5.0 out of 5 stars Superlative Literature October 24, 2008
By Suzecav
Format:Kindle Edition|Verified Purchase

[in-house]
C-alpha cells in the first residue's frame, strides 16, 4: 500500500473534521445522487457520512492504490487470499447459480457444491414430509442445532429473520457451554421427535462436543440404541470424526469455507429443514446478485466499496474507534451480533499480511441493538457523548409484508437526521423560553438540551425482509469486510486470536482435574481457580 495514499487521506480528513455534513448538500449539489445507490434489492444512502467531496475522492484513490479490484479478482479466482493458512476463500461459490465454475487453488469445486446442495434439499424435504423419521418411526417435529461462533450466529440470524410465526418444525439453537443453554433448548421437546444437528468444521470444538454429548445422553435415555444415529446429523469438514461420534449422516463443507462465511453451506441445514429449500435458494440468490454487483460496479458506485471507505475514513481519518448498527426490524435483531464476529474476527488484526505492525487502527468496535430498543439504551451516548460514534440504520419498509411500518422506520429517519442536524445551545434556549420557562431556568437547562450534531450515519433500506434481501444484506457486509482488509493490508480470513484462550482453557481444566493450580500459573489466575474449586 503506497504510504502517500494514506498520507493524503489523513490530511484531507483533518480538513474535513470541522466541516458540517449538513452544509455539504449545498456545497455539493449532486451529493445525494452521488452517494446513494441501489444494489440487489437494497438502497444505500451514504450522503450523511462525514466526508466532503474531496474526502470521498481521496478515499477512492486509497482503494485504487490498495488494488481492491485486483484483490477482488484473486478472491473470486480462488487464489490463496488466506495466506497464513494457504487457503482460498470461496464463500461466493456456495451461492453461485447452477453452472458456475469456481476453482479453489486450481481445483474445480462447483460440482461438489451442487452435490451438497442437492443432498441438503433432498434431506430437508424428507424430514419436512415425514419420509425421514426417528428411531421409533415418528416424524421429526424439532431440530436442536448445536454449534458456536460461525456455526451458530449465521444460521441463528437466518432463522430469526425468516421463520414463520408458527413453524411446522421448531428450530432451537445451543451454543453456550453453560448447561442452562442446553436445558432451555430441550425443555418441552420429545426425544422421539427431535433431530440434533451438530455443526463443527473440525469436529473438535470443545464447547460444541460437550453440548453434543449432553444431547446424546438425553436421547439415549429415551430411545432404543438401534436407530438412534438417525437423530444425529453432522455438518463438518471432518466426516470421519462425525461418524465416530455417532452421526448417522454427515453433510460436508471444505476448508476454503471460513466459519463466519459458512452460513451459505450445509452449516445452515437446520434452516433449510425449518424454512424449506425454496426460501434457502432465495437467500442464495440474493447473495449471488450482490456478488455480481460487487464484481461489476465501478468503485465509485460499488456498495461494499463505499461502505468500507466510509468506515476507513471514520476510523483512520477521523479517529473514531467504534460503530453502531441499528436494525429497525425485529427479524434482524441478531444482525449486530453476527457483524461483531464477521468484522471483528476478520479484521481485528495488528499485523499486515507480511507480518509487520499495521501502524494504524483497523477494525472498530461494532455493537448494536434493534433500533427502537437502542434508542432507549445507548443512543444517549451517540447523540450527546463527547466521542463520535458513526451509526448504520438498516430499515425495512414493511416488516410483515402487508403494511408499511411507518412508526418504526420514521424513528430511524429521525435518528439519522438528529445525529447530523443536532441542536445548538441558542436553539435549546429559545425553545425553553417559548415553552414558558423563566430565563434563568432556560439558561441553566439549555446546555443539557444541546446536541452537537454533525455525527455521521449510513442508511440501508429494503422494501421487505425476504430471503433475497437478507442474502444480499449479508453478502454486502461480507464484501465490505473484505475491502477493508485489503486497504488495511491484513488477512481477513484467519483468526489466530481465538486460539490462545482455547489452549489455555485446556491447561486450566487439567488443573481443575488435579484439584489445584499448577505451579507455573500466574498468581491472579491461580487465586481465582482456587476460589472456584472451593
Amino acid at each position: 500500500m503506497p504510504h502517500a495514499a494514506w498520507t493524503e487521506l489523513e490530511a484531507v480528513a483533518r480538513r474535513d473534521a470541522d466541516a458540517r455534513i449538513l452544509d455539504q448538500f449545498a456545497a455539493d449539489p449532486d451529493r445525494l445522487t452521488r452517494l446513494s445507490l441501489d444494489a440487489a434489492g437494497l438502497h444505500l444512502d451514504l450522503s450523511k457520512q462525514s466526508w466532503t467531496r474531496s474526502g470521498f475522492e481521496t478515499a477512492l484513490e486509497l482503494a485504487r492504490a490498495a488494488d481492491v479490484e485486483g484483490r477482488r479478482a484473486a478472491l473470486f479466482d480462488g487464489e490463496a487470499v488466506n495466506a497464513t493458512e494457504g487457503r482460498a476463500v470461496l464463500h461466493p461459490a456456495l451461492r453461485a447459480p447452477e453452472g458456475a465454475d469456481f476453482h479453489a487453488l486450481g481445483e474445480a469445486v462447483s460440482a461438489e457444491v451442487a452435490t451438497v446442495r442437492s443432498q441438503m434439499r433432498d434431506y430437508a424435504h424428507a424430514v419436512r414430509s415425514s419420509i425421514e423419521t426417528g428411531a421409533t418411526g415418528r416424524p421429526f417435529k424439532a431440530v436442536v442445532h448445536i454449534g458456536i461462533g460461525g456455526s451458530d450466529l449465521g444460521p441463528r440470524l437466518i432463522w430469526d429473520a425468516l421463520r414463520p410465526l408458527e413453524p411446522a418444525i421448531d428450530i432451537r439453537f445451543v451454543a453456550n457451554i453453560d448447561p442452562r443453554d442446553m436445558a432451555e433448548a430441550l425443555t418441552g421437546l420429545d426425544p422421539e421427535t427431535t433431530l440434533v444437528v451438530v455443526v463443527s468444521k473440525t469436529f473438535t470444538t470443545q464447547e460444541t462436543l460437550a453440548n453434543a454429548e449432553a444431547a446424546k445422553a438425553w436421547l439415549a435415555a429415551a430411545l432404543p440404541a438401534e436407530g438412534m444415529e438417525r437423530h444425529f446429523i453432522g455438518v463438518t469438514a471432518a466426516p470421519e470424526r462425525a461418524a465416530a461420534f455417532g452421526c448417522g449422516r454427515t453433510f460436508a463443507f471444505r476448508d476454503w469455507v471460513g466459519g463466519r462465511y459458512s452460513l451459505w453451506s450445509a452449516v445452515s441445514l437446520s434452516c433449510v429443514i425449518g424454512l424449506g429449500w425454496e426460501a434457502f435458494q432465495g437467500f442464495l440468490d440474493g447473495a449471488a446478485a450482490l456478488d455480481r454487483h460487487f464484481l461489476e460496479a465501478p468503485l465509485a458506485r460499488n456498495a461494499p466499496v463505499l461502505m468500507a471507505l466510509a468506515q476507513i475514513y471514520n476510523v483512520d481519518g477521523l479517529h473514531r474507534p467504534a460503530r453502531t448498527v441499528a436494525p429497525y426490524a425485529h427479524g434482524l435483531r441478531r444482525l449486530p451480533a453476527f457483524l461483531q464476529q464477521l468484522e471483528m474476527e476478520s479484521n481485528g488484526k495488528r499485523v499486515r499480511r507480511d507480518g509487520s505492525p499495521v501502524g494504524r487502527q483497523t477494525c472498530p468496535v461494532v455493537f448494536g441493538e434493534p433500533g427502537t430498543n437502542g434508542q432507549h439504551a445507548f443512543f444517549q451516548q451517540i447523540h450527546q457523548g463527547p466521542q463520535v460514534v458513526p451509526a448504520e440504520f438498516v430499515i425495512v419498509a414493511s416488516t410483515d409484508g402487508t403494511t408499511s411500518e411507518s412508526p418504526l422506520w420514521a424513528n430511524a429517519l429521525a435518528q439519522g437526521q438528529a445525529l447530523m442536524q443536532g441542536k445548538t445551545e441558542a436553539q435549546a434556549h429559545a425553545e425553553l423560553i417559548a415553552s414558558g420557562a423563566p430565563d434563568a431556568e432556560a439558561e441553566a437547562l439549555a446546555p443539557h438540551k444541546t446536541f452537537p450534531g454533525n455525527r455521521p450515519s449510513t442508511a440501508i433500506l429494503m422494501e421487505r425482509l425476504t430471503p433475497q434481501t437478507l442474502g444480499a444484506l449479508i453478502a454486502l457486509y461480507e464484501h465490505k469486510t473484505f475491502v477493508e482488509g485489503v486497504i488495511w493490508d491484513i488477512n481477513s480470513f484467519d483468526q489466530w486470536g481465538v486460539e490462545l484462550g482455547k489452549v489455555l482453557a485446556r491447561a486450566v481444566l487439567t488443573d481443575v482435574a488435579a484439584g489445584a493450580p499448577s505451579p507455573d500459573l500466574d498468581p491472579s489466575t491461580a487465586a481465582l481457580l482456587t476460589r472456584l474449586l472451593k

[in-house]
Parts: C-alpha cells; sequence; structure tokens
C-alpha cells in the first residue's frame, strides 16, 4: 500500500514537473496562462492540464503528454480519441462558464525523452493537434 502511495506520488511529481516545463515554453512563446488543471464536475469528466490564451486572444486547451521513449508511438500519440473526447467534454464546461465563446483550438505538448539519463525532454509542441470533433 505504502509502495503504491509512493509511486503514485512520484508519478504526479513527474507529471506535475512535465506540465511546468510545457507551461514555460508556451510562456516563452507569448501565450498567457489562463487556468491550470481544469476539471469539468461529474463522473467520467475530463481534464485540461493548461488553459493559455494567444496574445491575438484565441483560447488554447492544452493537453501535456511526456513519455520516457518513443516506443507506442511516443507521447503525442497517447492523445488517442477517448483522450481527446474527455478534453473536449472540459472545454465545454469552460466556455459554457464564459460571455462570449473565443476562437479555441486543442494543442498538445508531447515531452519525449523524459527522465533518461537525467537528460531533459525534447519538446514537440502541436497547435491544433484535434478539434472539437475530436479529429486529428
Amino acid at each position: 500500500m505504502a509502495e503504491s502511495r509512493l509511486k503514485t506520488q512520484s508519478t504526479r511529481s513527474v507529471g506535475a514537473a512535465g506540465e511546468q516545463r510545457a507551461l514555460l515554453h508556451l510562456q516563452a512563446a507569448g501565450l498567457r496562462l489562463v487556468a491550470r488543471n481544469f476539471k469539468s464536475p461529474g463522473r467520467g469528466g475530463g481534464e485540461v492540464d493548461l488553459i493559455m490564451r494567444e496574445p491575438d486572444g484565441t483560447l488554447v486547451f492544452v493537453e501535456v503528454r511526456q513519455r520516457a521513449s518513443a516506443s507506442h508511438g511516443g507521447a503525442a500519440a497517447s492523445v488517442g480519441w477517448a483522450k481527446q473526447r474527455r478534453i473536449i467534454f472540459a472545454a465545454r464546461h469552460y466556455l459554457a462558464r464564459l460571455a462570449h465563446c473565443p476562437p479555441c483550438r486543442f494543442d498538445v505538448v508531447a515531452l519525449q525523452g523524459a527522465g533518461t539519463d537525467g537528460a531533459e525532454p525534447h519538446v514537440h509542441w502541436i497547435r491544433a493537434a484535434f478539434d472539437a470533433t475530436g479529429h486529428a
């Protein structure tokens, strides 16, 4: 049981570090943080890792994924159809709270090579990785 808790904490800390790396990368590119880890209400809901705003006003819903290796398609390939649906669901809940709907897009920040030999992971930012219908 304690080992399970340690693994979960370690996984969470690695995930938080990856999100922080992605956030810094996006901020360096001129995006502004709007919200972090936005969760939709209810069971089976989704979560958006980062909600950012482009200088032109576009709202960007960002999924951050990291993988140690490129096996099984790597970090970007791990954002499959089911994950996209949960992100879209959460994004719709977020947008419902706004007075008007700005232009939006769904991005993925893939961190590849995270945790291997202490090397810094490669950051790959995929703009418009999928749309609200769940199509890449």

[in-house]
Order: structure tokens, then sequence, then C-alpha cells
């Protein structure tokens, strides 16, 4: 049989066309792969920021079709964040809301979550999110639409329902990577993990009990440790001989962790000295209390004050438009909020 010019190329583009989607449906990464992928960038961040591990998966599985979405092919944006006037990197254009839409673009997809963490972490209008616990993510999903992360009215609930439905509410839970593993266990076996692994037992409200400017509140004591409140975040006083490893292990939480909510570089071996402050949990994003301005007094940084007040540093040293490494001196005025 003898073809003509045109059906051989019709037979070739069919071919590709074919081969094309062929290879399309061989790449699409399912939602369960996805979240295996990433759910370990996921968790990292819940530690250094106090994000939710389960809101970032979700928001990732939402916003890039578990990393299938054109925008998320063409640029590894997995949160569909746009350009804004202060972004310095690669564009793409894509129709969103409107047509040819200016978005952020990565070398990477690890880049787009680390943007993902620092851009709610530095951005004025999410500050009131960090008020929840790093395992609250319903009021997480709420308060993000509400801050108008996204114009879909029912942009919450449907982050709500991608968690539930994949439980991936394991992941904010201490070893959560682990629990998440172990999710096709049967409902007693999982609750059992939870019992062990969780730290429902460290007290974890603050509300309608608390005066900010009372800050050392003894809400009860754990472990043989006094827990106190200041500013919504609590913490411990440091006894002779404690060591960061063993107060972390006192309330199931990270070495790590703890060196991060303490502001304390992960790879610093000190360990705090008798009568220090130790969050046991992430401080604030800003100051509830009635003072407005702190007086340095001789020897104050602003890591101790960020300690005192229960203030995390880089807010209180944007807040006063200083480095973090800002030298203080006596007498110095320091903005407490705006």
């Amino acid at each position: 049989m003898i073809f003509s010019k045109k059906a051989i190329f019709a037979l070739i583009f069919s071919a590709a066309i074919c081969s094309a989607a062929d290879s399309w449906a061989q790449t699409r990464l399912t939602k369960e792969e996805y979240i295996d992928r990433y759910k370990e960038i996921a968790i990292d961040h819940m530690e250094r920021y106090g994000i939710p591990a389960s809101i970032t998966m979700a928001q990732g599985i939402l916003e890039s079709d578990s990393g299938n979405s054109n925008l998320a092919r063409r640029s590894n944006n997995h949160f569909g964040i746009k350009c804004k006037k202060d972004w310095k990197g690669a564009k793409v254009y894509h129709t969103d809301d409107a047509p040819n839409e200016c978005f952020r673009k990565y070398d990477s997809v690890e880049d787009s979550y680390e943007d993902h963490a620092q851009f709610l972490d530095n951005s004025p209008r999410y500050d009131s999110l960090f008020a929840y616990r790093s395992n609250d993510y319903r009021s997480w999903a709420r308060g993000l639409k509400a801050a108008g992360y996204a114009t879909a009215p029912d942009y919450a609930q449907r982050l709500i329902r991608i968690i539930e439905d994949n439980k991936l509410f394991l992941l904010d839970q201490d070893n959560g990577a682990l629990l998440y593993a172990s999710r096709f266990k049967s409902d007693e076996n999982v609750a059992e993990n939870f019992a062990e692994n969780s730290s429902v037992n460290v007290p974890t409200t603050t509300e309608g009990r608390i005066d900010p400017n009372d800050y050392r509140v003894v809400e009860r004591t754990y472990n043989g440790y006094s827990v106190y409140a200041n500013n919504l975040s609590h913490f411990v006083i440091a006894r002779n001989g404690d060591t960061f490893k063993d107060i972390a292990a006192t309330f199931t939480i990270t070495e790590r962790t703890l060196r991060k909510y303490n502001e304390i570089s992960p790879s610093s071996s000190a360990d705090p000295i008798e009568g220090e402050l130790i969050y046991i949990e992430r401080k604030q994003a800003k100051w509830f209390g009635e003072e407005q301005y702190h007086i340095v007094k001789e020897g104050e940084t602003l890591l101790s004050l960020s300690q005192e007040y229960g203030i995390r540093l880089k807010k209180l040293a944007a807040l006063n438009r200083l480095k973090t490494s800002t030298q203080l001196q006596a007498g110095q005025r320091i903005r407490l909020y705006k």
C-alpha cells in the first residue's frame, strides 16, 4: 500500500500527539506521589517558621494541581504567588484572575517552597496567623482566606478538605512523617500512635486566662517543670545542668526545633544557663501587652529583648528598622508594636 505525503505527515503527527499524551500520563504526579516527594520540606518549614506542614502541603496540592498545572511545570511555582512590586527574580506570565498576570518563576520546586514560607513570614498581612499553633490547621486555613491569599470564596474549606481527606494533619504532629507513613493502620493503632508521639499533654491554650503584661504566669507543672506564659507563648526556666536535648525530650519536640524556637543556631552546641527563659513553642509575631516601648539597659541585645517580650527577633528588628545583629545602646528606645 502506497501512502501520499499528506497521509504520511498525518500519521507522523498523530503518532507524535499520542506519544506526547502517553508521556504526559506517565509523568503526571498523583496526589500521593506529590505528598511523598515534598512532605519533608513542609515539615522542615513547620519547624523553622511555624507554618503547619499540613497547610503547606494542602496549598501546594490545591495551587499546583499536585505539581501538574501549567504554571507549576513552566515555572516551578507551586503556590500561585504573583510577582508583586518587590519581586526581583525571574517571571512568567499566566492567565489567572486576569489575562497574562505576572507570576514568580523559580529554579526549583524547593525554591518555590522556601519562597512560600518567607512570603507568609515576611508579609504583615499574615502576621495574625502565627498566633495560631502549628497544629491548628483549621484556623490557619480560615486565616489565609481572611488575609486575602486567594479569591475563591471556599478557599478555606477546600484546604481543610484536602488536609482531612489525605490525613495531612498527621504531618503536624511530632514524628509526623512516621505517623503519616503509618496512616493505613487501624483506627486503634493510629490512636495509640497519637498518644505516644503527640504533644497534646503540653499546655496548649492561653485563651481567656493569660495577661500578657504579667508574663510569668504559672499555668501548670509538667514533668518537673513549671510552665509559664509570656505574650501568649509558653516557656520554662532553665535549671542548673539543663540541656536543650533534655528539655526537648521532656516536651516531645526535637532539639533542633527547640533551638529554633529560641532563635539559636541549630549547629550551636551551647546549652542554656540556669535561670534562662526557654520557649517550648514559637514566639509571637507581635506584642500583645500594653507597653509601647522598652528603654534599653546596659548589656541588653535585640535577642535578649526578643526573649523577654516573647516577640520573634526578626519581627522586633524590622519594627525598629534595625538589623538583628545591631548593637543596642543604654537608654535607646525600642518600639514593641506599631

I keep reading the so called "editorial reviews" and wondering if they actually read anything but modern literature? It took Proust twenty odd pages of wafting through the smell of madelines and delineating every piece of furniture in his house (and mind) to begin to introduce a character or plot. THAT was a bit slow for me. But, I *love* what I learn each book about the details of Sister Jane Arnold's life. It is a delightful quirk that she knows so many esoteric things about the saints. Just as children await every detail of what it might be like to go to school at Hogwart's, I await these books to add to my expanding knowledge of Sister Jane and her world. I AM a horse person; but never did hunt. (I am past the time in my life to even be a hill-topper, but I can enjoy "hunting" along with the Jefferson Hunt). I am delighted to see the nuances set forth in this book regarding the difference between animal welfare and animal rightists. It is done with such delicacy that the reader is not tromped on by the politics to the detriment of an exceedingly good reading experience. I think that this one is my favorite so far. I am left with a both a feeling of satisfaction, and also with anticipation of the next book. I sincerely look forward to Sister Jane's mentoring and all of the many wonderful details that absolutely suspend my disbelief. (I keep looking on maps to figure out where, exactly, is the farm) as I do visit the Blue Ridge mountains from time to time. Sister Jane is like the hale and hearty people who live in the Himalayas; her outdoor life has given her tremendous strength of health and character. Her ethics are impeccable; the spiritual component of these books is not lost on the reader. Read more ›